“Not for me,” he said. “Go, you don’t have much time.”
“If I can’t convince you, then I should give you this. I thought we’d have it later, but if there won’t be a later …” Vicar Price reached into his bag and pulled out a bottle. He handed it to Richard.
Richard took it.
“You’re a good man, Vicar.”
Mary and Vicar Price began to walk down the entryway when the exterior door opened.
Mary caught her breath.
Hopkins walked in, followed by the old women who each carried a lantern.
He looked around at everyone, his eyes wild, but his face composed.
“When I didn’t see you at the parsonage, I had to ask myself where you would be if not trying to save the house of God?” he said, walking into the room.
“Get out of our way, Hopkins,” Vicar Price said.
Hopkins stepped forward, “Dusk is upon us.”
He took one of the lanterns from the woman and raised it high enough to illuminate the entire jail. He saw Richard, leaning casually against the cell bars.
“So you’re all here.”
He pulled out a dagger.
“You can’t expect to overpower us with that,” Vicar Price said, stepping forward.
“Only a fool burns down a church and thinks he can escape hell,” Hopkins said.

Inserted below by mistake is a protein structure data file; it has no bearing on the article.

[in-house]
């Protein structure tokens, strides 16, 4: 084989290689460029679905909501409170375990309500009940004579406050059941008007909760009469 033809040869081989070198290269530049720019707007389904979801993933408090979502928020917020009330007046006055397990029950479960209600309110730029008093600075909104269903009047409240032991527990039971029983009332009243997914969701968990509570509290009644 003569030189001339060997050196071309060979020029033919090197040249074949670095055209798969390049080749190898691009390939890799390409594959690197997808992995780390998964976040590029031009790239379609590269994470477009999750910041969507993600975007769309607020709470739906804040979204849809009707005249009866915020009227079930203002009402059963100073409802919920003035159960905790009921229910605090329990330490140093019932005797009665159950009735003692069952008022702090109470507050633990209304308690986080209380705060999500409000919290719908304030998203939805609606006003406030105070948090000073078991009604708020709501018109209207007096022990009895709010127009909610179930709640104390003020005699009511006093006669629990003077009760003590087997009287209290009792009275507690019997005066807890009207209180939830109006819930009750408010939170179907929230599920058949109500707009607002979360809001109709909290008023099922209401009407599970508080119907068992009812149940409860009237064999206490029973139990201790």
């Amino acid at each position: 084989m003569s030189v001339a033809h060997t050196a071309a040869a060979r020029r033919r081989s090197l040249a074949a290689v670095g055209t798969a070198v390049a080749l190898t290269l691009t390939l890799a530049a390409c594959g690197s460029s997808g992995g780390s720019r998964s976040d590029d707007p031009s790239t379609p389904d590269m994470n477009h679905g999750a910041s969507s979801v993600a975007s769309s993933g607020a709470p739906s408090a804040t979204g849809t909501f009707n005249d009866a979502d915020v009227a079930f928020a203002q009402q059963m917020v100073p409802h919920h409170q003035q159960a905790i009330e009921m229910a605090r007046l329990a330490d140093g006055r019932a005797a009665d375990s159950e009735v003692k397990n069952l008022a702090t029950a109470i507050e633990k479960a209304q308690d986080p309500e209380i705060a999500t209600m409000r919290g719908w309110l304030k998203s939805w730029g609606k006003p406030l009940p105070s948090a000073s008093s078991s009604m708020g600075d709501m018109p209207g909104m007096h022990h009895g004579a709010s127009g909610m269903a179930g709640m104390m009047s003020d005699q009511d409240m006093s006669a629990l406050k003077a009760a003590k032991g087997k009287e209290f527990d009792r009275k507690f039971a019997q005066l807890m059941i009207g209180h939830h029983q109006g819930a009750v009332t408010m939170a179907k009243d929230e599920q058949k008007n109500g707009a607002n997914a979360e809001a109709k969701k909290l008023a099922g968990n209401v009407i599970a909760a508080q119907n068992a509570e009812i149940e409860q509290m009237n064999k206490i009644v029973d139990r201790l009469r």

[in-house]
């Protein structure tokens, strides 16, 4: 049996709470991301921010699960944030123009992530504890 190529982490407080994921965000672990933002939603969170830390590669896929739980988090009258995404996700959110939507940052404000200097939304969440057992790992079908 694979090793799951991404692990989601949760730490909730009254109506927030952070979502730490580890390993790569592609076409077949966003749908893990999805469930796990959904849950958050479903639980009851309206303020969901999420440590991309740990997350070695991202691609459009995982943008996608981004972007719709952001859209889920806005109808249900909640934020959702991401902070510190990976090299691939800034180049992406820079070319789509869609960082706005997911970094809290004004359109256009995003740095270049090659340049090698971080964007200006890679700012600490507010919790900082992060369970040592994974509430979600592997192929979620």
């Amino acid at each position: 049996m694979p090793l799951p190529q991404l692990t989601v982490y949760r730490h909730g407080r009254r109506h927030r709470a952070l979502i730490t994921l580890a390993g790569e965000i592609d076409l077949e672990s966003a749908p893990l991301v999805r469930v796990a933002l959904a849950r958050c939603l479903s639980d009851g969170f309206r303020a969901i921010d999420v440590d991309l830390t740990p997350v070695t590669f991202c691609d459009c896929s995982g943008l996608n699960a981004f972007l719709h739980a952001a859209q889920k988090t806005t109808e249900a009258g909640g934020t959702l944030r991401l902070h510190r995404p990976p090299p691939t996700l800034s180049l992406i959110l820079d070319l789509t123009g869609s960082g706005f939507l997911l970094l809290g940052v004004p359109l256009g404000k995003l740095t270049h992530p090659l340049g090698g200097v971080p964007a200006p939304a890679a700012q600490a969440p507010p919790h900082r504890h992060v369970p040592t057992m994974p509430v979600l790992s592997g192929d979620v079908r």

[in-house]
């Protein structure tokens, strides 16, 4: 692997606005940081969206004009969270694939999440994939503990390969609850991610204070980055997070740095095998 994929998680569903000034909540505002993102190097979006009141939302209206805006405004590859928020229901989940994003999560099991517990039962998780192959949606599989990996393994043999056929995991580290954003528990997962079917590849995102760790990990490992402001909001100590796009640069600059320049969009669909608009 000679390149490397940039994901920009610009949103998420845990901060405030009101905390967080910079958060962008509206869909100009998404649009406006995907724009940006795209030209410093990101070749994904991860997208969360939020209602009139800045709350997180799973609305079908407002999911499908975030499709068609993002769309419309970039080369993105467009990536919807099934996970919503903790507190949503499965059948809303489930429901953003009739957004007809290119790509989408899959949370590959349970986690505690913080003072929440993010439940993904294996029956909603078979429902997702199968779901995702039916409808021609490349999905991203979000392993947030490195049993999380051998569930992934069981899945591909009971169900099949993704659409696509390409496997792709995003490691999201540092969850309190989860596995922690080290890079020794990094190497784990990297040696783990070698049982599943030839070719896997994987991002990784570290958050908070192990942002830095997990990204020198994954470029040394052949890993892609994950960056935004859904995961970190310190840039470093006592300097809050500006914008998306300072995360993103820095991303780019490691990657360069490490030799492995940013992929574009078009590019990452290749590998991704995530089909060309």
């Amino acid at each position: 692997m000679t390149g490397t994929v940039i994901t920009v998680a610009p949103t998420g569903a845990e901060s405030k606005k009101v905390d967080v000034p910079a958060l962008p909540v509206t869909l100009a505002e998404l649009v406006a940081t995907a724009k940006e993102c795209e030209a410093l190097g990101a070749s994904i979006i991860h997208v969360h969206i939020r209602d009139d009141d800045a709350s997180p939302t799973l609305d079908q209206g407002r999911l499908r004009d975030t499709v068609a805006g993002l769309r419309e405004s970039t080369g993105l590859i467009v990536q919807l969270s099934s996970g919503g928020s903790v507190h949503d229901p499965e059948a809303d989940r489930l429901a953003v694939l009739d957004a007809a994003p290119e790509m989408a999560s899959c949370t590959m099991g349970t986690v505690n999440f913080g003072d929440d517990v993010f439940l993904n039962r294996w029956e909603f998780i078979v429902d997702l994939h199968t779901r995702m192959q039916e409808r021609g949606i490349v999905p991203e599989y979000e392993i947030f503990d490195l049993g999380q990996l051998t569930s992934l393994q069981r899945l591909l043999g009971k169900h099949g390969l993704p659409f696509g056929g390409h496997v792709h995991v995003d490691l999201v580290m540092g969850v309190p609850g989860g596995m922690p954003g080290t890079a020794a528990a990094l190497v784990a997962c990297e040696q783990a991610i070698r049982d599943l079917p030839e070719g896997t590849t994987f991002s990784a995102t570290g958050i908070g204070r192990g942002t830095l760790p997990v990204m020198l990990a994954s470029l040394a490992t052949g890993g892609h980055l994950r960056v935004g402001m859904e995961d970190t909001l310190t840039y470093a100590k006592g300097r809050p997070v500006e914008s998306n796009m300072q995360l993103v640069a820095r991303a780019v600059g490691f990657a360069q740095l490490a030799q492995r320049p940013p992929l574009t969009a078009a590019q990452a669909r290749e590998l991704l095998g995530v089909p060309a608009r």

He smiled, then tossed the lantern onto the ground, where it caught fire to the straw and debris littered across the floor.
“Hopkins!” Vicar Price shouted, watching the fire rise. He shielded Mary and tried to pull her back toward the cell, away from the fire. Mary resisted, and stood her ground. She stared across the flames at Hopkins.
Hopkins stood, meeting her gaze and smiled. He began to pace from side to side.
She felt Vicar Price draw close to her side, and stand his ground too. Hopkins saw their clasped hands and laughed. Then he braced, his wild eyes growing eager as Richard walked past them. The fire licked up at him but he didn’t pay any attention to it.
Hopkins readied himself with his dagger, and then lunged at Richard as soon as he was near enough. Richard grabbed his wrist that held the dagger, and Mary saw Hopkin’s expression turn from rage, to surprise, to horror all in an instant. Richard held onto his wrist, crushing it, and then threw Hopkins up against the stone entryway as if he was nothing. His head hit the frame hard, and he slumped to the ground.
Richard turned, and waved them out.
Crouching together, they ran through the fire and out of the jail.
“Are you two okay?” Richard asked.
Mary looked down at Hopkins leaning against the doorframe of the jail as the fire inside grew.
“Mary?” Vicar Price asked.
“Yes, yes I’m okay,” she said.
“How are you leaving?” Richard asked.
“I have a horse ready, just down aways,” Vicar Price motioned.